The earliest attempt to construct an Armenian alphabet was made by a certain Bishop Daniel. Since he was a Syrian, he probably ably took the Aramaic alphabet as a pattern. According to the historian Koriun, the alphabet was found to be unsuitable for representing the sounds of the Armenian language. The foundation of Armenian literature, including the translation of the Bible, dates from the early part of the fifth century. The chief promoters of this cultural development were the catholicos (primate) of the Armenian Church, Sahak (ca. 350-439), a descendent of Gregory the Illuminator, and Sahak’s friend and helper, Mesrop (Mesrob or Mashtotz, ca. 361-439), who had exchanged a military career for the life of a monk, missionary, and teacher.

At length and with the help of a Greek hermit and calligrapher, Rufanos of Samosata, about A.D. 406 Mesrop succeeded in producing ing an Armenian alphabet of thirty-six letters, twenty letters coming ing directly from Greek, twelve others being formed according to a Greek model, and four being taken from Syriac.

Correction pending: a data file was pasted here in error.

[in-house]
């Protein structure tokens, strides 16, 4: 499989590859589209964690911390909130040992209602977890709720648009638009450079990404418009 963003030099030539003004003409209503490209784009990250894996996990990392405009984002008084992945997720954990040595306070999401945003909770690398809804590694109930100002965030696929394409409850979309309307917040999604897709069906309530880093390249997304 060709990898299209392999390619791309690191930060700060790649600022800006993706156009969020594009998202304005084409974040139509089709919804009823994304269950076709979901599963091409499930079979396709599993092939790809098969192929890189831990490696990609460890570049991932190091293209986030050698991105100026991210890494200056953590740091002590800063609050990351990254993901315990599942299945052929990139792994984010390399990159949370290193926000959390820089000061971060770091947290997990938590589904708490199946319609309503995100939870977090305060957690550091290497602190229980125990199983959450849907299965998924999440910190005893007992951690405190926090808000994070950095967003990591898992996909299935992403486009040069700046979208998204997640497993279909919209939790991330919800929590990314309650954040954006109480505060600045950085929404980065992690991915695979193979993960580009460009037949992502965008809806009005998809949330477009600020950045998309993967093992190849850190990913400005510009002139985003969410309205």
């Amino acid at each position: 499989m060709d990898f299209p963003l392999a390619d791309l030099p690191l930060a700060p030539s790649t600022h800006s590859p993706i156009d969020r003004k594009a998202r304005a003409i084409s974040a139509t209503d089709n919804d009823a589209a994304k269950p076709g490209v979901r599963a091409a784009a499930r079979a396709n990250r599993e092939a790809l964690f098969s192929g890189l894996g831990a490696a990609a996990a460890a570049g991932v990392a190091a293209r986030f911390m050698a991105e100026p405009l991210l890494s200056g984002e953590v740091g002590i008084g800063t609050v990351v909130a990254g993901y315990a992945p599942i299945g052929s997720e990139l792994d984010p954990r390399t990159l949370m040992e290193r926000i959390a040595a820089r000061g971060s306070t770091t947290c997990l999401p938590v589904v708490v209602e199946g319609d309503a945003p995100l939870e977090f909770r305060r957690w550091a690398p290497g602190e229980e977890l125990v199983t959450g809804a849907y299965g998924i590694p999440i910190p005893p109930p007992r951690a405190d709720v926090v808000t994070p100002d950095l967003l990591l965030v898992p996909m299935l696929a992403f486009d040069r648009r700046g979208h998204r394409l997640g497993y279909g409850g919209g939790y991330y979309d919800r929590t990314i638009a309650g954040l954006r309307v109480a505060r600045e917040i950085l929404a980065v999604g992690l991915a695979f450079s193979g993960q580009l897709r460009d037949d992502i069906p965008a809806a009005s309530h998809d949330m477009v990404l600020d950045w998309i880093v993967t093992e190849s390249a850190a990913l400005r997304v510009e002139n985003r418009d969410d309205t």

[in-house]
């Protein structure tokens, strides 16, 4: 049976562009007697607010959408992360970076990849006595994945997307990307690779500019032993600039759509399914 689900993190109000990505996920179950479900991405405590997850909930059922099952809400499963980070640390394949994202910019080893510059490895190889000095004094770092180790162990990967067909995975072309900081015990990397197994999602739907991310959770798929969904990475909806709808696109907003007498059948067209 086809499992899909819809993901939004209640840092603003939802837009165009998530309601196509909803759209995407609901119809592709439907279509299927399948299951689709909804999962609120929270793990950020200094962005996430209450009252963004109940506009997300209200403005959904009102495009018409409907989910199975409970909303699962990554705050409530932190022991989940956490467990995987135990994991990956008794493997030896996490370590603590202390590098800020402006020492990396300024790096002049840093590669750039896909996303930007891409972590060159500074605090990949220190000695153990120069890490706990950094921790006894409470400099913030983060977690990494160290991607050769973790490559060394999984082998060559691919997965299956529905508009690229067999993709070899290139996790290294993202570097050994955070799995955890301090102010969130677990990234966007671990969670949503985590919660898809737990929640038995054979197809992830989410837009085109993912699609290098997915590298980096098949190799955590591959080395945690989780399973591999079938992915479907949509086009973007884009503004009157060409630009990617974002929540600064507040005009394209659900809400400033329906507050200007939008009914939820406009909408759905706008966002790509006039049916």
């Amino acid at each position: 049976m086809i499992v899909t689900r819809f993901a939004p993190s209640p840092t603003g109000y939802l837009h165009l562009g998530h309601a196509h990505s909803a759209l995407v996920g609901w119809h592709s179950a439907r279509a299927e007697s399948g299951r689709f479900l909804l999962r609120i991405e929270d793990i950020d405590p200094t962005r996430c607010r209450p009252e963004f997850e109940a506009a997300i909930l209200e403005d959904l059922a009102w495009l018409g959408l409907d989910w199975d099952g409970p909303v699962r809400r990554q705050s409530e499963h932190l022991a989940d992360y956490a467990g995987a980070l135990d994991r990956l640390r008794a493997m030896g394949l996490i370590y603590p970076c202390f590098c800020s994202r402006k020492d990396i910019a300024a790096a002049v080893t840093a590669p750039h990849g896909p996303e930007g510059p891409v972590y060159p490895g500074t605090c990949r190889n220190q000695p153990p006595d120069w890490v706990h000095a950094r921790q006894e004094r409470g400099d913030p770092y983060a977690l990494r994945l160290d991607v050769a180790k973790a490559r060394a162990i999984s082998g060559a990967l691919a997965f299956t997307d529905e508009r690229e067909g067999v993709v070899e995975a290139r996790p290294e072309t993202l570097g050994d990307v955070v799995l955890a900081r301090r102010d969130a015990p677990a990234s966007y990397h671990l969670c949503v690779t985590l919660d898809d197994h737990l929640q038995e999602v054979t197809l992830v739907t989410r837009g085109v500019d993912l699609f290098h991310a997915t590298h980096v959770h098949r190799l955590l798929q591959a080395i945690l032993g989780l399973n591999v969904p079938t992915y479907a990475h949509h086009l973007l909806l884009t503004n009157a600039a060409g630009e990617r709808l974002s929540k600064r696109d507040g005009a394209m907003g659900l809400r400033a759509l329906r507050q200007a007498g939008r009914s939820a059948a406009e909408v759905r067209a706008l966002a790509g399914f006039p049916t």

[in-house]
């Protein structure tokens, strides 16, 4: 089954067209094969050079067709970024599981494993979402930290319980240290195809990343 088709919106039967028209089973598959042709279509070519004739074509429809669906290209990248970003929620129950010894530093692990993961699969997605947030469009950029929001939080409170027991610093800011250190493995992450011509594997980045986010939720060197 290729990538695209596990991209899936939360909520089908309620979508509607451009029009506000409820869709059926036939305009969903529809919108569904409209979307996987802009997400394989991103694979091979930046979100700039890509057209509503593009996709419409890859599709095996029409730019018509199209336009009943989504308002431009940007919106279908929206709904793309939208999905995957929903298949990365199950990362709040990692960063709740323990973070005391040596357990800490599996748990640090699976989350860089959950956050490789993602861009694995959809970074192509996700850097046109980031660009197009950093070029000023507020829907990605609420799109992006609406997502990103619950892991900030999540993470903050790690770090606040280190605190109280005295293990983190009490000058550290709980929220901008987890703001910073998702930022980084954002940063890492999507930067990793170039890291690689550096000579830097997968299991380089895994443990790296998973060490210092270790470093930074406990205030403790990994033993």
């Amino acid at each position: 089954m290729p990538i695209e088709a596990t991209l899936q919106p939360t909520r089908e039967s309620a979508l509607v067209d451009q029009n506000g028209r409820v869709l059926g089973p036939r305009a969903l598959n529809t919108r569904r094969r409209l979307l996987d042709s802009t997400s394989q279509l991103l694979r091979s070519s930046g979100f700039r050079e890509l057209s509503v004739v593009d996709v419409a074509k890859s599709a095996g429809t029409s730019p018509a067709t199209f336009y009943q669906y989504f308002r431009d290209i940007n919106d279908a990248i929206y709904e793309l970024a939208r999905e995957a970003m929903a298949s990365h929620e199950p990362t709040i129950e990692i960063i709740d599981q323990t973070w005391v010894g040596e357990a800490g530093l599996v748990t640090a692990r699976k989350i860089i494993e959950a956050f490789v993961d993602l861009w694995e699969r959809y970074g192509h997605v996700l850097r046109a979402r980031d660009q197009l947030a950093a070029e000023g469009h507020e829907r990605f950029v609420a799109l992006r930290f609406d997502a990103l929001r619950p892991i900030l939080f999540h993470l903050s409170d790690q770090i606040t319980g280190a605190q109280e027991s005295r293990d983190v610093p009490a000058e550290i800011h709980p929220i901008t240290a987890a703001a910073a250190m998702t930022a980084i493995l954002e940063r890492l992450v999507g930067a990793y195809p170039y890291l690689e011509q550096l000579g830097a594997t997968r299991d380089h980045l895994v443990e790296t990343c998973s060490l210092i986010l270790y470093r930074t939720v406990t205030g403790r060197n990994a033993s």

After creating the Armenian alphabet, Mesrop gathered about him a band of keen scholars. Sending some of them to Edessa, to Constantinople, and as far as Rome in search of manuscripts of the Scriptures and of ecclesiastical and secular writers, he inaugurated a program of translation that enriched and consolidated Armenian culture. The first book of the Bible that Mesrop translated was the Book of Proverbs, which was followed by the New Testament. With the help of Sahak and perhaps other translators, the rest of the Old Testament was finished about 410-14.

Among noteworthy features of the Armenian version of the Bible was the inclusion of certain books that elsewhere came to be regarded as apocryphal. The Old Testament included the History of Joseph and Asenath and the Testaments of the Twelve Patriarchs, and the New Testament included the Epistle of the Corinthians to Paul and a Third Epistle of Paul to the Corinthians.